Monday, April 30, 2012

Revolver: Makers of The Best Burger Ever

Sunday Brunch... or indeed any day of the week, from 8am to 4pm, will guarantee delightful food and hearty hosting. Rod Jones and the crew are doing something really special here, bringing warm hearts and good soul to the neighbourhood. And the food, don't forget the food - wave your finger anywhere over the menu, or in the direction of the specials board and you will be sure to have something delicious delivered to your table. And if you're a bit 'special needs' like I am (wheat-free, dairy-free) there is nary even an eyelid batted in the swift and generous accommodation of the special tweaks to the dishes. Do your self a favour, go to Revolver for breakfast or lunch. Go early, or be prepared to join the throng on the footpath as the faithful wait for a table. It's worth the wait!

291 Annandale Street Annandale NSW 2038
(Corner of Rose St)
Hours: 7 Days, 8am - 4pm
Revolver Contact Phone: (02) 9555 4727

Monday, March 05, 2012

Soy-Supreme Coco-Crème (Vegan & Sugarless) Frosting:

This recipe is from Erin McKenna's vegan New York cupcake bakery - Babycakes.. It's one of the best gluten-free, dairy-free, and mostly sugar-free dessert cook-books around. Seriously. If you want to bake the most luscious cakes and pastries that are also healthy - buy her book

Soy-Supreme Coco-Crème (Vegan & Sugarless) Frosting:
(Frosting needs to be made at least 6 hours ahead)
3/4 cup unsweetened soy milk
1/3 cup dry soy milk powder
1 tablespoon coconut flour
4 tablespoons agave nectar
1/2 tablespoon pure vanilla extract
3/4 cups coconut oil, melted
1 tablespoon lemon juice

In a blender, combine soy milk, soy-milk powder, coconut flour, agave nectar and vanilla and blend until smooth and combined. With the blender running, slowly drizzle the melted coconut oil and lemon juice until they are completely absorbed and the mix is smooth.

Pour into a container and refrigerate for at least 6 hours until firm. Can be made up to 5 days in advance.

Apply to cake with a palate knife or piping bag and refrigerate cake until serving.

Sunday, February 05, 2012

Gingerbread Hearts: Grain-Free, Dairy-free, Cane-Sugar-Free.

I Googled up this recipe for gluten-free, dairy-free, refined-sugar-free gingerbread  via Amy Green's blog at Simply Sugar and Gluten-Free. So what's in them, you ask? The regular biscuit-ingredients of butter and cane sugar are replaced with coconut oil and coconut sugar and the usual wheat-grain-flour is replaced with flour made from buckwheat-seeds and psyllium husks. Tried and tested - Yum-oh!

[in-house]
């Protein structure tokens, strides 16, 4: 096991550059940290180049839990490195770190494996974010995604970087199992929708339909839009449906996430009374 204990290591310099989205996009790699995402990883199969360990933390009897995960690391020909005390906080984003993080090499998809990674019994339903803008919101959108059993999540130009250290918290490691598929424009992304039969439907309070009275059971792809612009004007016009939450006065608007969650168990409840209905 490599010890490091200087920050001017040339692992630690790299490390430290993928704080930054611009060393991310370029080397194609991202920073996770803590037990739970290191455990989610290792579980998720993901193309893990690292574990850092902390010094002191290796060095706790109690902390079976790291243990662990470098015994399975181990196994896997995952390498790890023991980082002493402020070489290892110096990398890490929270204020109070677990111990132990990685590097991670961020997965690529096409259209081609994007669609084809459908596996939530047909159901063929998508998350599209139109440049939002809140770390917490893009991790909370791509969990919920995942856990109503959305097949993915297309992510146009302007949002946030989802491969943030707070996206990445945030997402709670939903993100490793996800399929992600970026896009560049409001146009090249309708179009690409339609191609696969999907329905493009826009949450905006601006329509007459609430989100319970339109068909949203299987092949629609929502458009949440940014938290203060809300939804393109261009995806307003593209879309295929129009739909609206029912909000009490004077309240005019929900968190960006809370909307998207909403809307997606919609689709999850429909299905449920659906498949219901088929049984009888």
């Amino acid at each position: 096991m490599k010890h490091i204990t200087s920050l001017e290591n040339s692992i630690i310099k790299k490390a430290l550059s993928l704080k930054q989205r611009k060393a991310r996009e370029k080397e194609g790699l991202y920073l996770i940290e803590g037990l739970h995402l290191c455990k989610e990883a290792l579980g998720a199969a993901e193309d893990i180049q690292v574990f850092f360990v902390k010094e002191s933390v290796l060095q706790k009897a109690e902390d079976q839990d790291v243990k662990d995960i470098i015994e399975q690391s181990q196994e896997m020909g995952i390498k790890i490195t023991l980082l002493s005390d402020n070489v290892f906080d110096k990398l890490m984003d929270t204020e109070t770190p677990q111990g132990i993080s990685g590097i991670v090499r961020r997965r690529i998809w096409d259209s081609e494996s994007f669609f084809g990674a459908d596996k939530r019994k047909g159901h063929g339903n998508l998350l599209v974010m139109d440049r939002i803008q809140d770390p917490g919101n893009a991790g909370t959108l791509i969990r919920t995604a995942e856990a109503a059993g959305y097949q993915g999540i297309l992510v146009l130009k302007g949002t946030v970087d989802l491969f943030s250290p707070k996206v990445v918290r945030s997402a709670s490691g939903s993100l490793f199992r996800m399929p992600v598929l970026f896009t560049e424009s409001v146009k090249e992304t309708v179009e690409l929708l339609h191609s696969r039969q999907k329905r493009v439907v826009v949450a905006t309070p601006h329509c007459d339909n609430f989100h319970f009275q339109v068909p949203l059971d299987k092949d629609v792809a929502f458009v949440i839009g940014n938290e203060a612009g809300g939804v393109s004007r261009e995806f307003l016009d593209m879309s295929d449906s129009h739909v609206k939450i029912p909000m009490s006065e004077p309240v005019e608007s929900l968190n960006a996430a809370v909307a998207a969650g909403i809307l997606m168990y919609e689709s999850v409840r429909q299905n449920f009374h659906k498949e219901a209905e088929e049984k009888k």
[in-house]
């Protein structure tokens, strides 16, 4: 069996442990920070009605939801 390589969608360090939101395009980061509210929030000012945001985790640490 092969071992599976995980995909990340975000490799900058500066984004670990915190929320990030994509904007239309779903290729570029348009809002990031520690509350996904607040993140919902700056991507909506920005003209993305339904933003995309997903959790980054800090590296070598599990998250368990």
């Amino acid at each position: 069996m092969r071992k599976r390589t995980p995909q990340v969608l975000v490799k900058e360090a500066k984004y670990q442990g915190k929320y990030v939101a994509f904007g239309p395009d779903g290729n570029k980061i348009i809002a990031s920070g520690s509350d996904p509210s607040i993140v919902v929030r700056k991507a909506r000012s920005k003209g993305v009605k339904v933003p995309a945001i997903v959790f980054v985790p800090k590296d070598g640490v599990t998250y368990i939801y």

Saturday, January 28, 2012

Red Cabbage and Fennel Salad

Red Cabbage and Fennel Salad:


small red cabbage
fennel bulb
Italian parsely
baby capers, drained.
sunflower seeds
sesame oil
lemon juice
agave syrup


Dry-roast sunflower seeds in a hot pan, moving constantly to prevent burning. When they are golden, splash in a few teaspoons of tamari and stir quickly to coat and dry, then remove seeds from pan to stop the cooking process and prevent burning.

Finely shave the red cabbage and fennel and roughly chop the parsley.

Toss all ingredients together in salad bowl and dress with sesame oil, lemon juice and agave syrup to taste. I like quite a lot of sesame oil, to make that the dominant flavour. The agave syrup is used as a sweet counter-balance to sourness of the lemon juice.

Serve immediately with crusty Rye bread.

Saturday, January 21, 2012

Gorgeous Ginger Cake - (Gluten-free & Dairy-free)

This recipe makes a fairly large cake (25cm diameter, 7cm high). You can halve the ingredients for a smaller cake.


350g rice-bran oil
100g rapadura (evaporated cane-juice)
6 eggs
2 tablespoons molasses
285g of sweet preserved stem ginger
1 cup glutinous rice flour
1 cup brown rice flour
3 cups nuts (Almonds + Cashews + Hazelnuts)
6 teaspoons baking powder
2 teaspoons ground ginger
4 heaped teaspoon grated fresh ginger
4 tablespoons soy milk

  • Grind the nuts into a fine meal in a food processor. Set aside.
  • In a large mixing bowl, beat oil and sugar until light coloured.
  • Add eggs gradually, whites first and then the yolks and beat until light and fluffy.
  • Fold in molasses.
  • Fold in sifted flour, baking powder, ground ginger and nut meal.